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Behold, here is your junior chess maestro – Krishi Shah

By Gibo Zachary
Thursday, August 6th, 2020
Krishi Shah during a past chess tournament. LEFT: Krishi after a swimming competition in school. Photo/PD/GIBO ZACHARY
In summary

Krishi Shah is one of the finest chess talents Kenya has ever produced. At the age of 13, Krishi earned the third highest title in the world of chess, a Woman FIDE Master (WFM) badge.

However, what most people don’t know is that Krishi, who has won numerous titles nationally and continentally, is as equally talented in a number of other sporting disciplines.

Besides being an African chess champion and a multiple national league champion with KCB Chess Club, the 16 year-old is also a talented swimmer, tennis, hockey and netball player. You can also add canvas painter, writer and violinist to her resume.

“As a student at Premier Academy, I actively grasp every opportunity that comes my way.

I love playing tennis, and in school I was chosen to be a tennis coach for the younger years.

I have also won medals in swimming galas in school and I am part of the school sports teams playing netball and hockey.

In my free time, I enjoy painting on canvas and I also write articles for magazines.

As a graded violinist, I have been an orchestral member playing in school concerts,” Krishi  introduces herself to us.

Though excellence in everything sport came naturally to her, chess is Krishi’s game. 

Biggest support

Her first experience with the game started when she was five years old after watcching her elder sister play.

“I started playing chess at the age of five. I once saw my sister playing with her coach and immediately I was eager to join the classes.

Thereafter, my mum enrolled me into my first chess tournament where I won second prize even though I was playing against children who were older than me !

After playing one tournament and winning, I was so engrossed in the game that I used to run home from school and race to my chess board,” said Krishi.

“Chess became my passion and soon enough, a major part of my life. My parents constantly encouraged me to play the sport and were my biggest supporters throughout my journey.” 

But nothing happens without challenges and for Krishi, at the beginning, there were times when she lost games, she could feel so disheartened but later she came to realise that every loss gave her room for improvement.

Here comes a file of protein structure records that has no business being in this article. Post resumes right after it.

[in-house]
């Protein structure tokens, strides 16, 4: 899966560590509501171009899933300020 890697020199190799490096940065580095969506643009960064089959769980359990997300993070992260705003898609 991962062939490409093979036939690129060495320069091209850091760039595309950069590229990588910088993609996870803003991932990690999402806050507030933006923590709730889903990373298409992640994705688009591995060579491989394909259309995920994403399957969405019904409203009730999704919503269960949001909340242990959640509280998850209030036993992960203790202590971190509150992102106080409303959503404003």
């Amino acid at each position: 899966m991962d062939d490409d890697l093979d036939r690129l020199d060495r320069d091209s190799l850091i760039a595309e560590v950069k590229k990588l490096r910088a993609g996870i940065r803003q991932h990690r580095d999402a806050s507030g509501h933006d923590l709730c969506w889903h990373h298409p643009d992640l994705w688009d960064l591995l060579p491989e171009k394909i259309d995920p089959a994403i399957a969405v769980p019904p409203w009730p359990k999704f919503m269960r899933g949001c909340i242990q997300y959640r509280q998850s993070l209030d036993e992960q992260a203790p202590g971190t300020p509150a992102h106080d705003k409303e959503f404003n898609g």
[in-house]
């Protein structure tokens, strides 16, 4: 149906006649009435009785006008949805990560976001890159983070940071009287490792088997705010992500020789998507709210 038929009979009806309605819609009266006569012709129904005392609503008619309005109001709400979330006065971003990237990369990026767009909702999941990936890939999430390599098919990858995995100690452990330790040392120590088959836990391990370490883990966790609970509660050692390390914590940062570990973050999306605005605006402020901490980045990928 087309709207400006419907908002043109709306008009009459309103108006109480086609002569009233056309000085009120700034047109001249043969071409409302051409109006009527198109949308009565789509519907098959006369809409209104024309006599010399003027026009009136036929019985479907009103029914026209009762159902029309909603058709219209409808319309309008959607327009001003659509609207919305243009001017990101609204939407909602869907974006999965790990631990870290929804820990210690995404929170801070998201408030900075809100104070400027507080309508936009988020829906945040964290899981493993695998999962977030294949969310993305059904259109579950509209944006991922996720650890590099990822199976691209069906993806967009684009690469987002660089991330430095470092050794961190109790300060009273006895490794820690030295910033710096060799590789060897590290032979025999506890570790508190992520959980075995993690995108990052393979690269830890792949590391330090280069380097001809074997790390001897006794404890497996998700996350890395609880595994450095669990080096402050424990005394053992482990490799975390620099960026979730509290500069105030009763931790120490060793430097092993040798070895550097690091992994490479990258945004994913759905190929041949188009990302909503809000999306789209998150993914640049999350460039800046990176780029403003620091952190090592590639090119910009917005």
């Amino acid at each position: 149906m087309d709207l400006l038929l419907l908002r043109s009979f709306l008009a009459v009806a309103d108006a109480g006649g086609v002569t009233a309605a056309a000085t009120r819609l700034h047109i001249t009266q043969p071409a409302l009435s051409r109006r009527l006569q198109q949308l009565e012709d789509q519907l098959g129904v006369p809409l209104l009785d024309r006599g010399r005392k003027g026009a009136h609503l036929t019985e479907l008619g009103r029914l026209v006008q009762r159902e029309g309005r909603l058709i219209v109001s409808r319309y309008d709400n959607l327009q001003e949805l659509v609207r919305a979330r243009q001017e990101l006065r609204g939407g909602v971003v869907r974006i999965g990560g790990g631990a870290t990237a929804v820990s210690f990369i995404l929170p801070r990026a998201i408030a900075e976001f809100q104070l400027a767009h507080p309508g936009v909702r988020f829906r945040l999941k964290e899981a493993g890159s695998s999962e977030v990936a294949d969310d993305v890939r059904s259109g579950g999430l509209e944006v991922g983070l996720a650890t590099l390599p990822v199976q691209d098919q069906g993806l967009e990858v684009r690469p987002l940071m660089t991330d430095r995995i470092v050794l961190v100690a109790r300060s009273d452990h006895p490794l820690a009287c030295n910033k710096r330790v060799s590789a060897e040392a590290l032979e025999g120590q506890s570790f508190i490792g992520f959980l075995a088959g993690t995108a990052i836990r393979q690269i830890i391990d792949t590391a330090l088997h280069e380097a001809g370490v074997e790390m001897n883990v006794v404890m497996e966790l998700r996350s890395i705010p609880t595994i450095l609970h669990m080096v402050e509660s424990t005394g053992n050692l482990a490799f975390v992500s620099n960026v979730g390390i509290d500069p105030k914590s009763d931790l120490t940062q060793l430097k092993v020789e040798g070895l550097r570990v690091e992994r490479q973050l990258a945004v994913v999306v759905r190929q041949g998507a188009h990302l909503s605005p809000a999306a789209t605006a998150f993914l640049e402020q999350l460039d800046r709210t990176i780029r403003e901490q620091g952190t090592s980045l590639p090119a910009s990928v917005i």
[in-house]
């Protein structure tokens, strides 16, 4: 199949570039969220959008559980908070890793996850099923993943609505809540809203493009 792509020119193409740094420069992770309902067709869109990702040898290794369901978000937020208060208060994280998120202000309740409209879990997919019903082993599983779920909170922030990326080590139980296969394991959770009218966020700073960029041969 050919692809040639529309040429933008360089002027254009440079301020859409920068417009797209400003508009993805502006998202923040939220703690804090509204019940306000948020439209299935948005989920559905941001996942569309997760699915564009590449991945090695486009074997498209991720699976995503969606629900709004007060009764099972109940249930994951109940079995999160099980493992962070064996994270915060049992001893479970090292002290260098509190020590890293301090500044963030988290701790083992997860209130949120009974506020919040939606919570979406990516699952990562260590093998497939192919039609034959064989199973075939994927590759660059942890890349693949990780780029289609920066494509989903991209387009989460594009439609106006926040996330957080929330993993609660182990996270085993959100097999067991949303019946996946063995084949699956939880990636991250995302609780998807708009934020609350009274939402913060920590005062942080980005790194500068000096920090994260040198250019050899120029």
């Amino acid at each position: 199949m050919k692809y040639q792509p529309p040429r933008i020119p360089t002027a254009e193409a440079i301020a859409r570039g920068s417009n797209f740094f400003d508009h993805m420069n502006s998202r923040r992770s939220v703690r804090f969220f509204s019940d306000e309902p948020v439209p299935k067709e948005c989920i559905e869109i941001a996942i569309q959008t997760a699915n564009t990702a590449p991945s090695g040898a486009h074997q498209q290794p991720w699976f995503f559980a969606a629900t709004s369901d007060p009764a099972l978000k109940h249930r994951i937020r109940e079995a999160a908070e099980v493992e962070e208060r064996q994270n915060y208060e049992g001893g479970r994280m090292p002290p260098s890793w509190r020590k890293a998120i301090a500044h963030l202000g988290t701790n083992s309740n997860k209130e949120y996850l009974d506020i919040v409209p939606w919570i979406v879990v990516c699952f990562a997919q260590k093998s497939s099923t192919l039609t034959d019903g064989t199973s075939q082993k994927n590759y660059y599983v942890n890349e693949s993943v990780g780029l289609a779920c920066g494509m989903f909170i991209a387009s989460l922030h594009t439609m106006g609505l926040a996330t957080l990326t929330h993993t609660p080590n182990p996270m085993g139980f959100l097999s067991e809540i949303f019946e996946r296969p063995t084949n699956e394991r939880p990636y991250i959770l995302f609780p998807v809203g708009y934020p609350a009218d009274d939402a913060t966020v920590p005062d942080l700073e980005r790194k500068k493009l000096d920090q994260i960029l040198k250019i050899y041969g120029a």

“Now, I analyse critically all my lost games and highlight my mistakes and ensure that I do not make them again.

I take each and every game as a learning curve and instead rise 10 times better in the next game,” she said.

Krishi’s incredible chess talent saw her called to play for Kenya for the first time at the age of eight and her debut was a huge success as she won silver medal in the 2011 African Youth Chess Championships held in Lusaka, Zambia, a feat that earned her first major international title, a Woman Candidate Master (WCM) at her first international tournament.

Two years later, Krishi’s rise in the international scene saw her earn her FIDE Master title, Woman FIDE Master (WFM), the third highest title in the world of chess, only at the age of 13.

She achieved this after winning gold for Kenya in the African Schools Individual Chess Championships 2016 in Zambia.

“I was unbeaten in the tournament as I amassed 8.5/9 points to win gold with a round to spare.

It was huge for me and the achievement involved utmost training and hard work as I allocated time to practice while managing time for my academics as well,” she reminisces.

First grandmaster

Now a solid and dependable player for the national team, Krishi nowadays spends three to fours hours a day practicing chess online and training tactics in order to boost her game play. 

“I am extremely grateful to my coach and role model, Joseph Methu. He has helped me become a stronger chess player and constantly offers his endless support, encouraging me to participate in high rated senior  tournaments and boosting my self-confidence.

I admire the qualities of the current World Champion Magnus Carlsen, a grandmaster from Norway.” 

To hone her skills, Krishi joined KCB Chess Club in 2014 when she was 10, becoming the youngest member of the club and, despite her tender age, helped the bankers to win the Kenya National Chess Premier League title.

“I haven’t lost any game in the last four years whilst playing in the Chess League and have won every individual prize of Best Junior Female,” said Krishi who has earned the moniker KCB Cub.

“At national level, I have been the national champion for my age category for many years. I have played in senior tournaments having won many ladies prizes over the years..” 

In addition to these achievements, Krishi is the 2017 Zone 4.2 Youth Under-16 Chess Championships Team Gold and Individual Board prize gold medalist.

This is an achievement earned Krishi’s team a fully sponsored trip to Ahmedabad, India, to take part in the World Youth U16 Olympiad.

“2018 was another good year for me as I won the second edition of East African Oshwal Awards- Best Sports Female Personality of the Year Under-18 category and I am extremely  delighted and grateful to be able to play chess for my community, country and continent,” blissful Krishi appreciated.

Krishi who was the best performing Kenyan player in the ongoing FIDE online Olympiad, is targeting to become the first Kenyan to become a grandmaster, the highest and lifetime title in chess competitions.